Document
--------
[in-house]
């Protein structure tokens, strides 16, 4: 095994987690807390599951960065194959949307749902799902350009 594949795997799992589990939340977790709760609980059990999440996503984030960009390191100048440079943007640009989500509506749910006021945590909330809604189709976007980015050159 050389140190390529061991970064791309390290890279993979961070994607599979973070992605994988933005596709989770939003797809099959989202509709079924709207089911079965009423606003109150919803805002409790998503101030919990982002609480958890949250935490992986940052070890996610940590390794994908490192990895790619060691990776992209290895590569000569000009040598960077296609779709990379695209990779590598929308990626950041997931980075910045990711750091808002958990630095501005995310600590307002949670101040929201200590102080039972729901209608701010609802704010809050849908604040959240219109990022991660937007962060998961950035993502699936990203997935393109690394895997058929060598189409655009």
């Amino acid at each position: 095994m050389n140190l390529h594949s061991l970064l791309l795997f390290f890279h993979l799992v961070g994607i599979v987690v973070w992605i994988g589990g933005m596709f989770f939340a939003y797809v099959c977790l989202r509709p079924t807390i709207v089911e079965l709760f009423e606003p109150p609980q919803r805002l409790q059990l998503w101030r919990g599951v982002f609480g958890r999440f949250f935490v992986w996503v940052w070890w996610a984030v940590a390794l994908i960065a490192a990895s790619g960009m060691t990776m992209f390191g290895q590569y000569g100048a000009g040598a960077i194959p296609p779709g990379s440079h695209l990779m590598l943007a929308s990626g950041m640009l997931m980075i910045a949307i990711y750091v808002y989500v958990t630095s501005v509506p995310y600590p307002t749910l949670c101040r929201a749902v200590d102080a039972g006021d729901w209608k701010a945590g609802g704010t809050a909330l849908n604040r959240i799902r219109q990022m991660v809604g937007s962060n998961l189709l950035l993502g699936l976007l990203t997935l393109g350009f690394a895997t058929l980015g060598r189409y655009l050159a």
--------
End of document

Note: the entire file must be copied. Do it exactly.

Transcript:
[in-house]
């Protein structure tokens, strides 16, 4: 095994987690807390599951960065194959949307749902799902350009 594949795997799992589990939340977790709760609980059990999440996503984030960009390191100048440079943007640009989500509506749910006021945590909330809604189709976007980015050159 050389140190390529061991970064791309390290890279993979961070994607599979973070992605994988933005596709989770939003797809099959989202509709079924709207089911079965009423606003109150919803805002409790998503101030919990982002609480958890949250935490992986940052070890996610940590390794994908490192990895790619060691990776992209290895590569000569000009040598960077296609779709990379695209990779590598929308990626950041997931980075910045990711750091808002958990630095501005995310600590307002949670101040929201200590102080039972729901209608701010609802704010809050849908604040959240219109990022991660937007962060998961950035993502699936990203997935393109690394895997058929060598189409655009």
């Amino acid at each position: 095994m050389n140190l390529h594949s061991l970064l791309l795997f390290f890279h993979l799992v961070g994607i599979v987690v973070w992605i994988g589990g933005m596709f989770f939340a939003y797809v099959c977790l989202r509709p079924t807390i709207v089911e079965l709760f009423e606003p109150p609980q919803r805002l409790q059990l998503w101030r919990g599951v982002f609480g958890r999440f949250f935490v992986w996503v940052w070890w996610a984030v940590a390794l994908i960065a490192a990895s790619g960009m060691t990776m992209f390191g290895q590569y000569g100048a000009g040598a960077i194959p296609p779709g990379s440079h695209l990779m590598l943007a929308s990626g950041m640009l997931m980075i910045a949307i990711y750091v808002y989500v958990t630095s501005v509506p995310y600590p307002t749910l949670c101040r929201a749902v200590d102080a039972g006021d729901w209608k701010a945590g609802g704010t809050a909330l849908n604040r959240i799902r219109q990022m991660v809604g937007s962060n998961l189709l950035l993502g699936l976007l990203t997935l393109g350009f690394a895997t058929l980015g060598r189409y655009l050159a």